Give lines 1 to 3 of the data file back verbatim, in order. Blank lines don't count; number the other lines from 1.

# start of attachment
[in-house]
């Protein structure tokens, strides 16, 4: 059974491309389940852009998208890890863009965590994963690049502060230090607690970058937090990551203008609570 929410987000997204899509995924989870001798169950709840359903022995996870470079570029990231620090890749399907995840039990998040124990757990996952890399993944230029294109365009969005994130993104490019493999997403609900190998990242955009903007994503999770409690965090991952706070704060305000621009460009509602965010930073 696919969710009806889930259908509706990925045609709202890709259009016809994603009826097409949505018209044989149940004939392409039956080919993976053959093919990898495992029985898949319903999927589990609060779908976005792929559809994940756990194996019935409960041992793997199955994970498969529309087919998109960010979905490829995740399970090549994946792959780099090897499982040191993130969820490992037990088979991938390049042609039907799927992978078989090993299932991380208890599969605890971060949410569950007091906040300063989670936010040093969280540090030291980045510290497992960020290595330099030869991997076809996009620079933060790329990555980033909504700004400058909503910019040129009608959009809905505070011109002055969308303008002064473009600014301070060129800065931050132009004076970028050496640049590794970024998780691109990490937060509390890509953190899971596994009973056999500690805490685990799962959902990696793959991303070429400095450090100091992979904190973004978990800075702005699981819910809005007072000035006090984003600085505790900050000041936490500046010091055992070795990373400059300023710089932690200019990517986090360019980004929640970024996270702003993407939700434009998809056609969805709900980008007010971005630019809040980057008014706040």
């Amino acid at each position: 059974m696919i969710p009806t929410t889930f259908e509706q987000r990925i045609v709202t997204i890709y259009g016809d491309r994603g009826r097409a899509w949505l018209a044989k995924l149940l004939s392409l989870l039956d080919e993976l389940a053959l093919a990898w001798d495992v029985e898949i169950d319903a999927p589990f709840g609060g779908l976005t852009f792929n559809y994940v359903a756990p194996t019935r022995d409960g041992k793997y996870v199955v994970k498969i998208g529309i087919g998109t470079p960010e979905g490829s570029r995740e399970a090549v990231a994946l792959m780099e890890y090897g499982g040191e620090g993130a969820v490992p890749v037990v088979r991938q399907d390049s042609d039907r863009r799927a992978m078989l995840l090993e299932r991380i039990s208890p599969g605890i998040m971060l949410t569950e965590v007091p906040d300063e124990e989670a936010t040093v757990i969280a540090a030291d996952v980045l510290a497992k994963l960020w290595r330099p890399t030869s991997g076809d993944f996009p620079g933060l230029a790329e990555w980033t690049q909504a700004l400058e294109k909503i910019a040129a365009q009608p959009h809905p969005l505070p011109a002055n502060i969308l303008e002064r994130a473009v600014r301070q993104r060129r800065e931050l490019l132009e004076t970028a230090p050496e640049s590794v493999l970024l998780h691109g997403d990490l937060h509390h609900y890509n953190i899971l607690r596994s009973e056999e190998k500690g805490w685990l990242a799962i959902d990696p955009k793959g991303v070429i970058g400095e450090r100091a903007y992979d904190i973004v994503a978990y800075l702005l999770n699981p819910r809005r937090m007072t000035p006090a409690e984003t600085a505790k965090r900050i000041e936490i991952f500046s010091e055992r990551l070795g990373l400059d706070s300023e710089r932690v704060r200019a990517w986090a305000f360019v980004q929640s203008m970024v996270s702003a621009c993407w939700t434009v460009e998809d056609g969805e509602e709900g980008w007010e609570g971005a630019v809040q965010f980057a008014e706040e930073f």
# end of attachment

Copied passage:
[in-house]
């Protein structure tokens, strides 16, 4: 059974491309389940852009998208890890863009965590994963690049502060230090607690970058937090990551203008609570 929410987000997204899509995924989870001798169950709840359903022995996870470079570029990231620090890749399907995840039990998040124990757990996952890399993944230029294109365009969005994130993104490019493999997403609900190998990242955009903007994503999770409690965090991952706070704060305000621009460009509602965010930073 696919969710009806889930259908509706990925045609709202890709259009016809994603009826097409949505018209044989149940004939392409039956080919993976053959093919990898495992029985898949319903999927589990609060779908976005792929559809994940756990194996019935409960041992793997199955994970498969529309087919998109960010979905490829995740399970090549994946792959780099090897499982040191993130969820490992037990088979991938390049042609039907799927992978078989090993299932991380208890599969605890971060949410569950007091906040300063989670936010040093969280540090030291980045510290497992960020290595330099030869991997076809996009620079933060790329990555980033909504700004400058909503910019040129009608959009809905505070011109002055969308303008002064473009600014301070060129800065931050132009004076970028050496640049590794970024998780691109990490937060509390890509953190899971596994009973056999500690805490685990799962959902990696793959991303070429400095450090100091992979904190973004978990800075702005699981819910809005007072000035006090984003600085505790900050000041936490500046010091055992070795990373400059300023710089932690200019990517986090360019980004929640970024996270702003993407939700434009998809056609969805709900980008007010971005630019809040980057008014706040």
């Amino acid at each position: 059974m696919i969710p009806t929410t889930f259908e509706q987000r990925i045609v709202t997204i890709y259009g016809d491309r994603g009826r097409a899509w949505l018209a044989k995924l149940l004939s392409l989870l039956d080919e993976l389940a053959l093919a990898w001798d495992v029985e898949i169950d319903a999927p589990f709840g609060g779908l976005t852009f792929n559809y994940v359903a756990p194996t019935r022995d409960g041992k793997y996870v199955v994970k498969i998208g529309i087919g998109t470079p960010e979905g490829s570029r995740e399970a090549v990231a994946l792959m780099e890890y090897g499982g040191e620090g993130a969820v490992p890749v037990v088979r991938q399907d390049s042609d039907r863009r799927a992978m078989l995840l090993e299932r991380i039990s208890p599969g605890i998040m971060l949410t569950e965590v007091p906040d300063e124990e989670a936010t040093v757990i969280a540090a030291d996952v980045l510290a497992k994963l960020w290595r330099p890399t030869s991997g076809d993944f996009p620079g933060l230029a790329e990555w980033t690049q909504a700004l400058e294109k909503i910019a040129a365009q009608p959009h809905p969005l505070p011109a002055n502060i969308l303008e002064r994130a473009v600014r301070q993104r060129r800065e931050l490019l132009e004076t970028a230090p050496e640049s590794v493999l970024l998780h691109g997403d990490l937060h509390h609900y890509n953190i899971l607690r596994s009973e056999e190998k500690g805490w685990l990242a799962i959902d990696p955009k793959g991303v070429i970058g400095e450090r100091a903007y992979d904190i973004v994503a978990y800075l702005l999770n699981p819910r809005r937090m007072t000035p006090a409690e984003t600085a505790k965090r900050i000041e936490i991952f500046s010091e055992r990551l070795g990373l400059d706070s300023e710089r932690v704060r200019a990517w986090a305000f360019v980004q929640s203008m970024v996270s702003a621009c993407w939700t434009v460009e998809d056609g969805e509602e709900g980008w007010e609570g971005a630019v809040q965010f980057a008014e706040e930073f």